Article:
in a treatment like CRA or structured drug counselling. As Contingency Management is
hardly conducted in Europe, research on the effectiveness comes almost exclusively
from the USA. CM was found to be effective in reducing drug use and treatment
retention, but these results tend to be short-term only. Generally CM results in good
treatment outcomes like retention and abstinence, but results tend to be short-lived
compared to CBT interventions (Rigter et al. 2004).

Cue exposure therapy (CET)

Cue exposure is based on learning theory principles. It consists of repeated exposure to
stimuli or cues associated with drug use (e.g. sight of o syringe for intravenous drug
users) and aims at controlling or changing responses to these cues. Until now this
intervention has been mainly done in laboratory conditions. The little research is not
considered to be promising (EMCDDA 2007; Rigter et al. 2004). One RCT from the
Netherlands on cue exposure therapy in an inpatient setting for opiate dependence even
found significantly higher dropout and relapse rates for the treatment group (Marissen et
al. 2007), so it does not seem to be an intervention that can be advisable presently.

Psychodynamic and interpersonal therapies

Psychodynamic interventions originate in the psychoanalytical approach and work on
unconscious conflicts, relationships and problematic situation. The therapist-patient
interaction and relationship is an important feature in this approach. Other Interpersonal
therapies focus on interpersonal relationships and issues as well, and aim at resolving
interpersonal problems.
No RCTs have been conducted for treatment using psychodynamic or interpersonal
therapy, but a case series on individual psychodynamic psychotherapy and some reports
on group psychodynamic therapy showed some efficacy. The Trimbos report stated that
the little existing research on psychoanalytical treatment showed no evidence for an
effect in treating cocaine dependence (Rigter et al. 2004).

Counselling/Group Counselling

Counselling can be defined as a client-centred intervention to help the individual to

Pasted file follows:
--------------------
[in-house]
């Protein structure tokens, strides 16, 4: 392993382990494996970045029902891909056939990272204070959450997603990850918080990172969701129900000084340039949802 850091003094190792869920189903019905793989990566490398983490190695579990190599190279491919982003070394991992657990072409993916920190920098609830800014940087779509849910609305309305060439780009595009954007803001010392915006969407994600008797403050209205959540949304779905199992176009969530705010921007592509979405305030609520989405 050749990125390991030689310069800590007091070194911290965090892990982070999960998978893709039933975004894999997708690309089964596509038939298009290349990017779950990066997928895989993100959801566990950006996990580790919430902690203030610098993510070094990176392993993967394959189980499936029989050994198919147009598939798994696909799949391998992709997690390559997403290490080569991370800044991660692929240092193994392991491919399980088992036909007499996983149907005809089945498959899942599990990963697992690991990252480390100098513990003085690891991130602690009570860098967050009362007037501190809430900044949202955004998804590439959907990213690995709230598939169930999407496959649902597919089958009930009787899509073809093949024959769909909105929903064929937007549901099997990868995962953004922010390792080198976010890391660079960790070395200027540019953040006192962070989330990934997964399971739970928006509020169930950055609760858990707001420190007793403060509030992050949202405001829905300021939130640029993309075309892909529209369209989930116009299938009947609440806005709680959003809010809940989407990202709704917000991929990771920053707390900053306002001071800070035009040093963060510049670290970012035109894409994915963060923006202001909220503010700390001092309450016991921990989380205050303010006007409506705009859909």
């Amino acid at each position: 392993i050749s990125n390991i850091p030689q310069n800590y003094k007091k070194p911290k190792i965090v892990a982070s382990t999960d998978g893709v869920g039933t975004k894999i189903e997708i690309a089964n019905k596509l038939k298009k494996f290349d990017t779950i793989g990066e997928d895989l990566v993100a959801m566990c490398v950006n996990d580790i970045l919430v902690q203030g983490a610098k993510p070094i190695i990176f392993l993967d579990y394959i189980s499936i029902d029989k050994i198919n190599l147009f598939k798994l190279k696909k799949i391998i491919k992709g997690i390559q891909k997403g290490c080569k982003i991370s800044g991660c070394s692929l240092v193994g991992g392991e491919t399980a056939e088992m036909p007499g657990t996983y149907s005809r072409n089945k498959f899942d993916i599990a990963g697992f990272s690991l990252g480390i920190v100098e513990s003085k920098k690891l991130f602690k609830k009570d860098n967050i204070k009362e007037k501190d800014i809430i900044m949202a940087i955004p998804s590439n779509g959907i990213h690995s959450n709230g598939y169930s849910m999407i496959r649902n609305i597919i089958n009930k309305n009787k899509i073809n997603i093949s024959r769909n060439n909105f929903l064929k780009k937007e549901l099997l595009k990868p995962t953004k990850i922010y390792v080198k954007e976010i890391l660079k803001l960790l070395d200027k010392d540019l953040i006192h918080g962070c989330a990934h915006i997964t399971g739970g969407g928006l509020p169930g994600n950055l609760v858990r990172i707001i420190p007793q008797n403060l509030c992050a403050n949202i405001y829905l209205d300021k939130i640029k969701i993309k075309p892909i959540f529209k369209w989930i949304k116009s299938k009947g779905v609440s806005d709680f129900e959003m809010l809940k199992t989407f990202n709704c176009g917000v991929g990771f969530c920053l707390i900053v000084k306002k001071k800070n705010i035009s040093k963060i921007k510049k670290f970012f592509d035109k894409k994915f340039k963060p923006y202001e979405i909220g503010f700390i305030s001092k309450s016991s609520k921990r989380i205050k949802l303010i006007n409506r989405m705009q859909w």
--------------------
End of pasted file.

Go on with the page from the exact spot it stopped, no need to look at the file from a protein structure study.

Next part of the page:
overcome problems (EMCDDA 2007). In the US standard treatment is often based on
the 12-step principle, both for individual and group counselling. However, in Europe
counselling is not necessarily based on the 12-step principle. Counselling seems to be
useful for the moderation of use, as one RCT stated (Rigter et al. 2004). Also
counselling and psycho-education with respect to reducing the risk of HIV and other
infections has shown effectiveness (Rigter et al. 2004). While an effectiveness report
from outside of Europe suggested, that concerning reductions of use, the group and
individual counselling together was the most successful, the other three groups were
similar in outcome (UNODC, 2002), none of these treatments reduced the craving for
cocaine, and the Trimbos research group sees it as problematic that there was a high
dropout rate and also that not all the care providers were very experienced (Rigter et al.
2004).

Other group and family therapies

For opiate dependent patients in methadone maintenance treatment a group
psychotherapy showed less drug use than the MMT group only, therefore additional
psychotherapy is recommended for methadone maintenance treatment to improve
treatment outcomes (Scherbaum et al. 2005). Five RCTs on multidimensional family
therapy (MDFT) with young cannabis users who often had other problems as well found
favourable results on frequency of use and family functioning, compared to CBT and
other control interventions (Rigter et al. 2004).

5.5 Conclusion

Most studies included in pharmacological part of this review were conducted outside of
Europe. Overall two of three studies were conducted outside of Europe, whereas some
differences in several chapters attract attention. In the research on treatment of
psychostimulant- and cannabis-related disorders the included evidence from outside of
Europe is strongly predominant. Of the seventy-four studies, mainly randomised clinical
trials and other clinical studies included in the chapter of pharmacotherapy of
psychostimulant related disorders, sixty-four were conducted outside of Europe.
Similarly, the chapter on pharmacotherapy of cannabis-related disorders leaves a nearby
similar picture even though the number of included references is lower: Six of seven
studies were conducted outside of Europe. Furthermore all included studies on crisis
intervention and most on relapse prevention (thirteen out of twenty) of opiate-related
disorders were conducted from outside of Europe. A more balanced picture is found for
the pharmacotherapeutic detoxification and maintenance treatment of opiate-related
disorders. In the implementation of new maintenance agents for the treatment of opiate
related disorders (like SROM, diamorphine) the main research is conducted in Member
States of the European Union.
Most studies on psychosocial interventions come from outside Europe, mainly USA but
also Australia. Especially for cognitive behavioural interventions and for contingency
management there is hardly any evidence from European Member States, whereas for
other interventions it is more balanced.

euprac0007

euprac0008Table 9: